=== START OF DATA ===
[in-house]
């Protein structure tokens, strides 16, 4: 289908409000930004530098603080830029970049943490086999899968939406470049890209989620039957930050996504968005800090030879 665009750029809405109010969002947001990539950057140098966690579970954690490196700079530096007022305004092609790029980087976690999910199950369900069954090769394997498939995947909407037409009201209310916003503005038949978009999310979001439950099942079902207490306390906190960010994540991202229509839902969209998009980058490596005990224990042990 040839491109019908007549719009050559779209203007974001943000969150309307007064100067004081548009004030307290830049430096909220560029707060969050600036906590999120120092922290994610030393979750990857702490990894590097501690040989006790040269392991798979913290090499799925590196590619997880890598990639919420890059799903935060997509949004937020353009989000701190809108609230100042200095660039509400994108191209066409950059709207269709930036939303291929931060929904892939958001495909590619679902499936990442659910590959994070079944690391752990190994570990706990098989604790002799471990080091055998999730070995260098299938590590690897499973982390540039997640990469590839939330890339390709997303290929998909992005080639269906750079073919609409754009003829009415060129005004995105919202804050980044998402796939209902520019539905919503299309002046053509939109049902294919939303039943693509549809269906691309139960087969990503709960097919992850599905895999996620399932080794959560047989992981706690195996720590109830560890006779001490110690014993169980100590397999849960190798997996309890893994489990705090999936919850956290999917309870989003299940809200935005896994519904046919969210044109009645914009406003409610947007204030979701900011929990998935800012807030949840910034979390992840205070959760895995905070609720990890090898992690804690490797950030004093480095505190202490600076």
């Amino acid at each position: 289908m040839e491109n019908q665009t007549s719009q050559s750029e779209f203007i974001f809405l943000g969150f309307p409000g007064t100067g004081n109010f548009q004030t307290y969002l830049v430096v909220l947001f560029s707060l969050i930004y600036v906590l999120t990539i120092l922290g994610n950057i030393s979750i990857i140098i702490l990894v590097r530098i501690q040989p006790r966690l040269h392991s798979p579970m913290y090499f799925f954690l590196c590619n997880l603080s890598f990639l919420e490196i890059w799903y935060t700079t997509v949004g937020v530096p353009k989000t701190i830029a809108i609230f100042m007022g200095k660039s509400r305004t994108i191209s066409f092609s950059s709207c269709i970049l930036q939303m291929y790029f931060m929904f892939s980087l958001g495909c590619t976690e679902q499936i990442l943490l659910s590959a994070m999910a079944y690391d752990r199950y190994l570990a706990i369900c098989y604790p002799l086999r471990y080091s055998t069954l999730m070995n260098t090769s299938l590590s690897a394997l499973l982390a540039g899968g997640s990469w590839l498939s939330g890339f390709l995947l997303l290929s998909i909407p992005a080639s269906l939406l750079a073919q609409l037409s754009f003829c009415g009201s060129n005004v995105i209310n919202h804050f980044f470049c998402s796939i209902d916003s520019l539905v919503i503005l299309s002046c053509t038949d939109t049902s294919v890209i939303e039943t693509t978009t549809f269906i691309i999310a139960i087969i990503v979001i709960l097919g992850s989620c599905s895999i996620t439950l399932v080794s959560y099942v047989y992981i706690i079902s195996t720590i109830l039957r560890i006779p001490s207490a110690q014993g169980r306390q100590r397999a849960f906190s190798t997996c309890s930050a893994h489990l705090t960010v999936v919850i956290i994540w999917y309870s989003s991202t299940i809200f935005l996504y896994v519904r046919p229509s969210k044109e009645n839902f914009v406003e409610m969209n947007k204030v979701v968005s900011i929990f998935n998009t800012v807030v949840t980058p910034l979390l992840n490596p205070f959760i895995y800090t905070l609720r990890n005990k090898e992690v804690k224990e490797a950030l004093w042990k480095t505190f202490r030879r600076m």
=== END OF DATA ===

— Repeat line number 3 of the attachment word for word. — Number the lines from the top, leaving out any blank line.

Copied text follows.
């Amino acid at each position: 289908m040839e491109n019908q665009t007549s719009q050559s750029e779209f203007i974001f809405l943000g969150f309307p409000g007064t100067g004081n109010f548009q004030t307290y969002l830049v430096v909220l947001f560029s707060l969050i930004y600036v906590l999120t990539i120092l922290g994610n950057i030393s979750i990857i140098i702490l990894v590097r530098i501690q040989p006790r966690l040269h392991s798979p579970m913290y090499f799925f954690l590196c590619n997880l603080s890598f990639l919420e490196i890059w799903y935060t700079t997509v949004g937020v530096p353009k989000t701190i830029a809108i609230f100042m007022g200095k660039s509400r305004t994108i191209s066409f092609s950059s709207c269709i970049l930036q939303m291929y790029f931060m929904f892939s980087l958001g495909c590619t976690e679902q499936i990442l943490l659910s590959a994070m999910a079944y690391d752990r199950y190994l570990a706990i369900c098989y604790p002799l086999r471990y080091s055998t069954l999730m070995n260098t090769s299938l590590s690897a394997l499973l982390a540039g899968g997640s990469w590839l498939s939330g890339f390709l995947l997303l290929s998909i909407p992005a080639s269906l939406l750079a073919q609409l037409s754009f003829c009415g009201s060129n005004v995105i209310n919202h804050f980044f470049c998402s796939i209902d916003s520019l539905v919503i503005l299309s002046c053509t038949d939109t049902s294919v890209i939303e039943t693509t978009t549809f269906i691309i999310a139960i087969i990503v979001i709960l097919g992850s989620c599905s895999i996620t439950l399932v080794s959560y099942v047989y992981i706690i079902s195996t720590i109830l039957r560890i006779p001490s207490a110690q014993g169980r306390q100590r397999a849960f906190s190798t997996c309890s930050a893994h489990l705090t960010v999936v919850i956290i994540w999917y309870s989003s991202t299940i809200f935005l996504y896994v519904r046919p229509s969210k044109e009645n839902f914009v406003e409610m969209n947007k204030v979701v968005s900011i929990f998935n998009t800012v807030v949840t980058p910034l979390l992840n490596p205070f959760i895995y800090t905070l609720r990890n005990k090898e992690v804690k224990e490797a950030l004093w042990k480095t505190f202490r030879r600076m």